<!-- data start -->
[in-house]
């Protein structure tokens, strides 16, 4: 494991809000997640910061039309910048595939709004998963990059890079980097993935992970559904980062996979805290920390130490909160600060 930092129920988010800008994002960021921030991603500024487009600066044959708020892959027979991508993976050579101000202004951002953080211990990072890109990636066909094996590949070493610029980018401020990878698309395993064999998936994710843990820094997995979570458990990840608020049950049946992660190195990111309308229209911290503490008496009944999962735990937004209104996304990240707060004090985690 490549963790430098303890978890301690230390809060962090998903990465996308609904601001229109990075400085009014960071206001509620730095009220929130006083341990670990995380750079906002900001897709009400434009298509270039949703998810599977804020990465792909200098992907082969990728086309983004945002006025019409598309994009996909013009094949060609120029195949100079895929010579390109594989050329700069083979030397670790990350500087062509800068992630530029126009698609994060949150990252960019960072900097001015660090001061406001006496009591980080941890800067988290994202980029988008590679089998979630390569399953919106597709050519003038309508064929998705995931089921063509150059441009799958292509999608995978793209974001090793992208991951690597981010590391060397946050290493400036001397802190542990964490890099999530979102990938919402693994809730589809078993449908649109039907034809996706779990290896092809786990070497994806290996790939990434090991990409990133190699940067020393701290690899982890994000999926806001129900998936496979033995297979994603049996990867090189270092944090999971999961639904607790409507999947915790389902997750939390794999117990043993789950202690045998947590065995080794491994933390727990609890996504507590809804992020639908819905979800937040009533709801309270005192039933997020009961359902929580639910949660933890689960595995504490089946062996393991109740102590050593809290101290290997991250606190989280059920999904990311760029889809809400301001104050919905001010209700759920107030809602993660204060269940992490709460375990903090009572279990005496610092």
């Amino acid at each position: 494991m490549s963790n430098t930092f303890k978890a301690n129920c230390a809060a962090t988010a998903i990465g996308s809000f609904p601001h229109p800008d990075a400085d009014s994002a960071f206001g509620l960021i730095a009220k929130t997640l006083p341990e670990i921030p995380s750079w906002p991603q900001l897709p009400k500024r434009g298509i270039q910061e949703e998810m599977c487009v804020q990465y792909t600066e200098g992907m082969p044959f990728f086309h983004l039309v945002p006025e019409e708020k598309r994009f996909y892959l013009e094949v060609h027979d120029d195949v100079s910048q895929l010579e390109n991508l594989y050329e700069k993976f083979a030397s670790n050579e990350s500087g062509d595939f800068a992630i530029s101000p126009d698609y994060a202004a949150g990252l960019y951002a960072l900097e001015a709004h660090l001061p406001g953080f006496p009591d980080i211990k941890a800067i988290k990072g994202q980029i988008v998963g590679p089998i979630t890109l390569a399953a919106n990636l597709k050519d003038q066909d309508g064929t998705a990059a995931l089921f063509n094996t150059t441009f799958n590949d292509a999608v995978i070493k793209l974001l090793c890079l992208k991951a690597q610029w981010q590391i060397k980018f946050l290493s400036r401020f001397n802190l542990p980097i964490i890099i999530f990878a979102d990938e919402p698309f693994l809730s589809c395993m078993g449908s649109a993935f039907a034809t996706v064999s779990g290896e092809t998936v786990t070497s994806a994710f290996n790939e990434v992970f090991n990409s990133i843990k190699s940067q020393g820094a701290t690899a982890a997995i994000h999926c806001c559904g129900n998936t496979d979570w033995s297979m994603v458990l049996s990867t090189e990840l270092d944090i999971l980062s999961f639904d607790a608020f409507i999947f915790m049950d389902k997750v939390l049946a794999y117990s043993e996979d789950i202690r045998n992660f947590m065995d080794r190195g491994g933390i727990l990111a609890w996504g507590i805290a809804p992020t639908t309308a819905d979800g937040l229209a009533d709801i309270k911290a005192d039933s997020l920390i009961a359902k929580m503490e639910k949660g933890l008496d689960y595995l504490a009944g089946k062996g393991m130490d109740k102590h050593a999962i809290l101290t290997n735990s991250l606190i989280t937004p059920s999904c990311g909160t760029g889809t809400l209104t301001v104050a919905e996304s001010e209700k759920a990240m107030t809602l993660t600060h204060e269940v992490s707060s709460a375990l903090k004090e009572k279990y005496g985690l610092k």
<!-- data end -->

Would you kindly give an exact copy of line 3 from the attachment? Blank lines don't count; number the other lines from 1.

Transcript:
């Amino acid at each position: 494991m490549s963790n430098t930092f303890k978890a301690n129920c230390a809060a962090t988010a998903i990465g996308s809000f609904p601001h229109p800008d990075a400085d009014s994002a960071f206001g509620l960021i730095a009220k929130t997640l006083p341990e670990i921030p995380s750079w906002p991603q900001l897709p009400k500024r434009g298509i270039q910061e949703e998810m599977c487009v804020q990465y792909t600066e200098g992907m082969p044959f990728f086309h983004l039309v945002p006025e019409e708020k598309r994009f996909y892959l013009e094949v060609h027979d120029d195949v100079s910048q895929l010579e390109n991508l594989y050329e700069k993976f083979a030397s670790n050579e990350s500087g062509d595939f800068a992630i530029s101000p126009d698609y994060a202004a949150g990252l960019y951002a960072l900097e001015a709004h660090l001061p406001g953080f006496p009591d980080i211990k941890a800067i988290k990072g994202q980029i988008v998963g590679p089998i979630t890109l390569a399953a919106n990636l597709k050519d003038q066909d309508g064929t998705a990059a995931l089921f063509n094996t150059t441009f799958n590949d292509a999608v995978i070493k793209l974001l090793c890079l992208k991951a690597q610029w981010q590391i060397k980018f946050l290493s400036r401020f001397n802190l542990p980097i964490i890099i999530f990878a979102d990938e919402p698309f693994l809730s589809c395993m078993g449908s649109a993935f039907a034809t996706v064999s779990g290896e092809t998936v786990t070497s994806a994710f290996n790939e990434v992970f090991n990409s990133i843990k190699s940067q020393g820094a701290t690899a982890a997995i994000h999926c806001c559904g129900n998936t496979d979570w033995s297979m994603v458990l049996s990867t090189e990840l270092d944090i999971l980062s999961f639904d607790a608020f409507i999947f915790m049950d389902k997750v939390l049946a794999y117990s043993e996979d789950i202690r045998n992660f947590m065995d080794r190195g491994g933390i727990l990111a609890w996504g507590i805290a809804p992020t639908t309308a819905d979800g937040l229209a009533d709801i309270k911290a005192d039933s997020l920390i009961a359902k929580m503490e639910k949660g933890l008496d689960y595995l504490a009944g089946k062996g393991m130490d109740k102590h050593a999962i809290l101290t290997n735990s991250l606190i989280t937004p059920s999904c990311g909160t760029g889809t809400l209104t301001v104050a919905e996304s001010e209700k759920a990240m107030t809602l993660t600060h204060e269940v992490s707060s709460a375990l903090k004090e009572k279990y005496g985690l610092k």